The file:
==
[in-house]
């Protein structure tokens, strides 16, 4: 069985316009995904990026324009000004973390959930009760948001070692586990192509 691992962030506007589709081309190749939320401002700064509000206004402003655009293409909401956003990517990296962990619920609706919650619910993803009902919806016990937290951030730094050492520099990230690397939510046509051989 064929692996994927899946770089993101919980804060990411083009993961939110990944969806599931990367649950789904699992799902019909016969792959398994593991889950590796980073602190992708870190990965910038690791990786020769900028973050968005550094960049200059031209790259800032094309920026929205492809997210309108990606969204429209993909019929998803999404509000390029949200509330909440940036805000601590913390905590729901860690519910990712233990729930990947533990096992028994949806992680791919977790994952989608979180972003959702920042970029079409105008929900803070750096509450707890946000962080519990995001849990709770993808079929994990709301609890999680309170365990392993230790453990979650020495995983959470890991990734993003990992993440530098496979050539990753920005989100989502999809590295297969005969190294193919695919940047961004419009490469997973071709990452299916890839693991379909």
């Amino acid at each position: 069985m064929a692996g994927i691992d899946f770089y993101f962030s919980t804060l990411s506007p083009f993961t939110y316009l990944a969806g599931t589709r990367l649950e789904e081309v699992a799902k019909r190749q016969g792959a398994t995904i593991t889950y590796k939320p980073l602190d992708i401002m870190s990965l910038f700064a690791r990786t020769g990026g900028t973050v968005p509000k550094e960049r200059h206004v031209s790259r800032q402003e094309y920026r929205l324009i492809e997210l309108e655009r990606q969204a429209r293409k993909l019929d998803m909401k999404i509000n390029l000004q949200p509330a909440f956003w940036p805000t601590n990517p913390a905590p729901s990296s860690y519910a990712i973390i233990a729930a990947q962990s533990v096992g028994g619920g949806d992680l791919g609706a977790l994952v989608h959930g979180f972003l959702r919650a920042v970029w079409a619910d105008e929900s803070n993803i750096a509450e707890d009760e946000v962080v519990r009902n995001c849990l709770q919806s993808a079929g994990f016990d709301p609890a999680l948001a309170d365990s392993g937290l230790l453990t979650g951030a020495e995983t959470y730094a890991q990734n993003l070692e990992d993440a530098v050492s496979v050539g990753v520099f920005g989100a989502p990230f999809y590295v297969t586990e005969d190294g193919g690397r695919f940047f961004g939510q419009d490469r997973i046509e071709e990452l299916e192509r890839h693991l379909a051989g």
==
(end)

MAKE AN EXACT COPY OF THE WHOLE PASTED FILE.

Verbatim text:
[in-house]
């Protein structure tokens, strides 16, 4: 069985316009995904990026324009000004973390959930009760948001070692586990192509 691992962030506007589709081309190749939320401002700064509000206004402003655009293409909401956003990517990296962990619920609706919650619910993803009902919806016990937290951030730094050492520099990230690397939510046509051989 064929692996994927899946770089993101919980804060990411083009993961939110990944969806599931990367649950789904699992799902019909016969792959398994593991889950590796980073602190992708870190990965910038690791990786020769900028973050968005550094960049200059031209790259800032094309920026929205492809997210309108990606969204429209993909019929998803999404509000390029949200509330909440940036805000601590913390905590729901860690519910990712233990729930990947533990096992028994949806992680791919977790994952989608979180972003959702920042970029079409105008929900803070750096509450707890946000962080519990995001849990709770993808079929994990709301609890999680309170365990392993230790453990979650020495995983959470890991990734993003990992993440530098496979050539990753920005989100989502999809590295297969005969190294193919695919940047961004419009490469997973071709990452299916890839693991379909």
């Amino acid at each position: 069985m064929a692996g994927i691992d899946f770089y993101f962030s919980t804060l990411s506007p083009f993961t939110y316009l990944a969806g599931t589709r990367l649950e789904e081309v699992a799902k019909r190749q016969g792959a398994t995904i593991t889950y590796k939320p980073l602190d992708i401002m870190s990965l910038f700064a690791r990786t020769g990026g900028t973050v968005p509000k550094e960049r200059h206004v031209s790259r800032q402003e094309y920026r929205l324009i492809e997210l309108e655009r990606q969204a429209r293409k993909l019929d998803m909401k999404i509000n390029l000004q949200p509330a909440f956003w940036p805000t601590n990517p913390a905590p729901s990296s860690y519910a990712i973390i233990a729930a990947q962990s533990v096992g028994g619920g949806d992680l791919g609706a977790l994952v989608h959930g979180f972003l959702r919650a920042v970029w079409a619910d105008e929900s803070n993803i750096a509450e707890d009760e946000v962080v519990r009902n995001c849990l709770q919806s993808a079929g994990f016990d709301p609890a999680l948001a309170d365990s392993g937290l230790l453990t979650g951030a020495e995983t959470y730094a890991q990734n993003l070692e990992d993440a530098v050492s496979v050539g990753v520099f920005g989100a989502p990230f999809y590295v297969t586990e005969d190294g193919g690397r695919f940047f961004g939510q419009d490469r997973i046509e071709e990452l299916e192509r890839h693991l379909a051989g």